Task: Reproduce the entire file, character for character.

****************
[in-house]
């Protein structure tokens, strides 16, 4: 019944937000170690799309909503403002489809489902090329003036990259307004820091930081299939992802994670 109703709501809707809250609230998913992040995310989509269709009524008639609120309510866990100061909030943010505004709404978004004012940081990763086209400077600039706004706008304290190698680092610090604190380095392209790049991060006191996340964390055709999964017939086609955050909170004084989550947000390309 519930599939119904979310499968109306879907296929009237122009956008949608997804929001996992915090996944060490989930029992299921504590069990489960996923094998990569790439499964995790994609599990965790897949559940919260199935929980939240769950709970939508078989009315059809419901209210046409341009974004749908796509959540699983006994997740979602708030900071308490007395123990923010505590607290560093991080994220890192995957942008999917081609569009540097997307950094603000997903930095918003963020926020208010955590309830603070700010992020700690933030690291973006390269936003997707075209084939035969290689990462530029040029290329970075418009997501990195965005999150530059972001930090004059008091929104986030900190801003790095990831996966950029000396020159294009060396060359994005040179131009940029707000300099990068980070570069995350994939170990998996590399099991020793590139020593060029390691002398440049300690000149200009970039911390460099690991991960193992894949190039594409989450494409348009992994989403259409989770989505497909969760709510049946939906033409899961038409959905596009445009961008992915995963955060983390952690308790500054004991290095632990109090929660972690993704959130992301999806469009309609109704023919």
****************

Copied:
[in-house]
């Protein structure tokens, strides 16, 4: 019944937000170690799309909503403002489809489902090329003036990259307004820091930081299939992802994670 109703709501809707809250609230998913992040995310989509269709009524008639609120309510866990100061909030943010505004709404978004004012940081990763086209400077600039706004706008304290190698680092610090604190380095392209790049991060006191996340964390055709999964017939086609955050909170004084989550947000390309 519930599939119904979310499968109306879907296929009237122009956008949608997804929001996992915090996944060490989930029992299921504590069990489960996923094998990569790439499964995790994609599990965790897949559940919260199935929980939240769950709970939508078989009315059809419901209210046409341009974004749908796509959540699983006994997740979602708030900071308490007395123990923010505590607290560093991080994220890192995957942008999917081609569009540097997307950094603000997903930095918003963020926020208010955590309830603070700010992020700690933030690291973006390269936003997707075209084939035969290689990462530029040029290329970075418009997501990195965005999150530059972001930090004059008091929104986030900190801003790095990831996966950029000396020159294009060396060359994005040179131009940029707000300099990068980070570069995350994939170990998996590399099991020793590139020593060029390691002398440049300690000149200009970039911390460099690991991960193992894949190039594409989450494409348009992994989403259409989770989505497909969760709510049946939906033409899961038409959905596009445009961008992915995963955060983390952690308790500054004991290095632990109090929660972690993704959130992301999806469009309609109704023919």